Former pro wrestler Hulk Hogan’s lawsuit against Gawker, centering on a tawdry “celebrity sex tape,” is rated the first of its genre to make it to trial – but it is about so much more.
In 2012, the online news outlet Gawker posted online a one-minute 41-second excerpt from a half-hour videotape showing Hogan – actual name, Terry G. Bollea – having sex with a woman described as the wife of his then-best friend.
The Gawker item was titled, “Even for a Minute, Watching Hulk Hogan Have Sex in a Canopy Bed Is Not Safe for Work but Watch It Anyway.” It was accompanied by a 1,400-word “narrative” written by Gawker’s editor, A.J. Daulerio.
Hogan says he was not aware at the time he was being taped, did not agree to make it public and that Gawker published it just for the click-bait commercial value. He is suing Gawker in a Florida courtroom for $100 million for invasion of privacy and emotional distress.
Why should we care about this misbegotten mess of failed friendship, sorry sex and prurient posts? It’s a long way – if ever – from reaching the U.S. Supreme Court. But we’re just beginning as a society to reset legal lines in the Digital Age for protection of personal privacy, personal information reported by the news media, how we deal with so-called “revenge porn,” and even the extent to which you and I can post critical comments online.
The trial already has echoes of a case that produced historic Supreme Court ruling decision, Hustler Magazine, Inc. v. Falwell. At issue was a crude satirical magazine ad aimed at Falwell. When all was said and done, Hustler and its publisher Larry Flynt were responsible for helping to creating a lasting legal bulwark protecting social satire and political caricatures.
Writing for the Court, Chief Justice William Rehnquist said in the Hustler decision that “the sort of robust political debate encouraged by the First Amendment is bound to produce speech that is critical of those who hold public office or those public figures who are ‘intimately involved in the resolution of important public questions, or, by reason of their fame, shape events in areas of concern to society at large’.”
So what does Gawker say it was doing in publishing the video along with the commentary? Its lawyers say Hogan had made his sex life – and the tape itself – newsworthy through a number of radio appearances and interviews prior to its post, making it a “matter of public concern.”
Attacking that stance, Hogan’s lawyer told a six-person jury this week that “we did not object to Gawker telling the story of the sex tape. … We objected to using a video … to promote the pornography to increase their profit.”
The Hogan v. Gawker case asks us to revisit basic concepts around individual privacy, in a Web world where it’s now exponentially easier for private information to be splashed instantly and pervasively across the globe – something many scholars say is not yet fully recognized by free speech laws.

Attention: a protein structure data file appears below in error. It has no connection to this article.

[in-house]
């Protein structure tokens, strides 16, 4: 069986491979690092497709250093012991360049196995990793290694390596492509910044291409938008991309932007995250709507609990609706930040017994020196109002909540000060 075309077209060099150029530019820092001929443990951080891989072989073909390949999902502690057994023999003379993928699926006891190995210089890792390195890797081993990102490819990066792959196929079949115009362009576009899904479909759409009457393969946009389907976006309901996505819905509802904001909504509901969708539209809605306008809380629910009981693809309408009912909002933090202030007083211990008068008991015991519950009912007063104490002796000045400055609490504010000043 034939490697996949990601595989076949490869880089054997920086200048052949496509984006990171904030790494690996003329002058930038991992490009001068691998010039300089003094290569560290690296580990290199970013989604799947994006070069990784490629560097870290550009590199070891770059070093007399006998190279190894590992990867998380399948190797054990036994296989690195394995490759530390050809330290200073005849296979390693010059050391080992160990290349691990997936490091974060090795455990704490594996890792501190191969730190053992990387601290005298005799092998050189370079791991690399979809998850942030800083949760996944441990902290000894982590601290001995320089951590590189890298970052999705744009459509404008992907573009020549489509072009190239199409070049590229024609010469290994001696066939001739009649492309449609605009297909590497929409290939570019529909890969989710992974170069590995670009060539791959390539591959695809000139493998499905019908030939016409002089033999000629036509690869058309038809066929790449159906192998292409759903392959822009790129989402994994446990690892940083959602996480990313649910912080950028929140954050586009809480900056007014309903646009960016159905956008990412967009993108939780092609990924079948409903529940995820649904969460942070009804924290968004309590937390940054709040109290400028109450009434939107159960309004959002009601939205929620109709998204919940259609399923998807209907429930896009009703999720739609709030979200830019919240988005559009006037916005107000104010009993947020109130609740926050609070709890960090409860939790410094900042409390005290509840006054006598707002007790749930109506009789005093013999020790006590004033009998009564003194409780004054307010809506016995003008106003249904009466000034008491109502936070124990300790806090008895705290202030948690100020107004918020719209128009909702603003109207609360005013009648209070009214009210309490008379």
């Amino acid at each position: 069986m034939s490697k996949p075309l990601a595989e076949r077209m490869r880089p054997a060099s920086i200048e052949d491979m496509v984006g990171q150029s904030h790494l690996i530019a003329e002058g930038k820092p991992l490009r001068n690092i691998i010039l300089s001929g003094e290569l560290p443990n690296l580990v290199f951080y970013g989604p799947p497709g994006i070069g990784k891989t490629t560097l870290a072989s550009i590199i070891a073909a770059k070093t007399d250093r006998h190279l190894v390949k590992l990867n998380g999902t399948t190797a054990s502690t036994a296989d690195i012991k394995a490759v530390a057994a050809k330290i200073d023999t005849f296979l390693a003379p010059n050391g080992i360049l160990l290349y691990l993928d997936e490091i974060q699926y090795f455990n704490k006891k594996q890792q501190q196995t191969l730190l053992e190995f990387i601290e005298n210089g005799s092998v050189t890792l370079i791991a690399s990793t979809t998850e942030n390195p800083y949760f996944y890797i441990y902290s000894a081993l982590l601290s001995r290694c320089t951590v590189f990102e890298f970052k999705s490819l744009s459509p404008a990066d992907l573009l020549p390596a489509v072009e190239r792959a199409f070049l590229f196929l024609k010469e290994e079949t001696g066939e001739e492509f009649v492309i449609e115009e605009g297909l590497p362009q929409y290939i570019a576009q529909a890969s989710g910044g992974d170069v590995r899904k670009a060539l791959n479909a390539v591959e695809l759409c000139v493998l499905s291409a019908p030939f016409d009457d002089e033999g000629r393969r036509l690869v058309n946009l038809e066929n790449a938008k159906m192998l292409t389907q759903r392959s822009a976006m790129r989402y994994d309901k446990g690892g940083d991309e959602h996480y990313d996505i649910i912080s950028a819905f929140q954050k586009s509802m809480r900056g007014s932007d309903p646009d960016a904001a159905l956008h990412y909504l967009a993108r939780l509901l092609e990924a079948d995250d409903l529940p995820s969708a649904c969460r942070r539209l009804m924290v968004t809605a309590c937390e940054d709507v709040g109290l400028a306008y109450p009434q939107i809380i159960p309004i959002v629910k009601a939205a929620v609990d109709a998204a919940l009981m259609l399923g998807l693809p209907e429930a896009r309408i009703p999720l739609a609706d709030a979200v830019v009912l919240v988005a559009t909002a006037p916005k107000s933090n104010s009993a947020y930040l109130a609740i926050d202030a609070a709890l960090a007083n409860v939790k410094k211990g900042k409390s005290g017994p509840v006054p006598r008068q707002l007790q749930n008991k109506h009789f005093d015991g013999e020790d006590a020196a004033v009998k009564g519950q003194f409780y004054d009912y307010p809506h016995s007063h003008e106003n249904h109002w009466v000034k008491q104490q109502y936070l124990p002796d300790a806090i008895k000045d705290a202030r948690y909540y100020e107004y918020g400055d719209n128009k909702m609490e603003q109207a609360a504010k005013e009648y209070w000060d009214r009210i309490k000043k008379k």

The legal reverberations touch an 1891 law review article that first set out the concept of “privacy” in U.S. law. In that article, two young Boston lawyers, Samuel Warren and future Supreme Court Justice Louis Brandeis, argued that each person has a right to an “inviolate personality,” and should have control over information about their “private life, habits, acts, and relations.”
It was “new media,” then as now, that sparked two lawyers’ concerns – in their case the relatively new mass circulation newspapers: “The press is overstepping in every direction the obvious bounds of propriety and of decency,” they wrote. “To satisfy a prurient taste, the details of sexual relations are spread broadcast in the columns of the daily papers. To occupy the indolent, column upon column is filled with idle gossip, which can only be procured by intrusion upon the domestic circle.”
Sound familiar? But even Warren and Brandeis accepted the notion of such information being published when a matter of public concern, say involving elected officials or candidates.
And then there’s the matter of whether new efforts to legislate and punish “revenge porn,” and whether the definition – posting of embarrassing videos or photos involving sexual content – should expand to include so called “non-consensual porn” where, as Hogan claims, there was no permission granted for public distribution.
We also have to parse future situations in which famous people like ESPN broadcaster Erin Andrews clearly are victims of criminal conduct, where scurrilous video is posted online – and, unfortunately, likely be available somewhere, from someone, for her entire life. Her recently concluded civil case against the man who secretly videotaped her naked through a hotel door peephole, and the company that owns the Nashville hotel where the crime occurred, produced a $55 million judgment. But as Andrews said in testimony, “… every day of my life, either I get a tweet or somebody makes a comment in the paper or somebody sends me a still of the video to my Twitter or someone screams it at me in the stands and I’m right back” to memories of the incident.
First Amendment advocates have long-maintained that one of the strengths of the 45 words of the First Amendment is that it sets out general principles that have withstood the pressures of repeated generations of new technology and have accommodated wild swings in social mores.
The Hogan trial issues test the core meaning of those 45-words and the social values behind them, in new age where not only the content but the speed, global reach and permanence of the message must now be reconsidered.
Gene Policinski is chief operating officer of the Newseum Institute and senior vice president of the Institute’s First Amendment Center.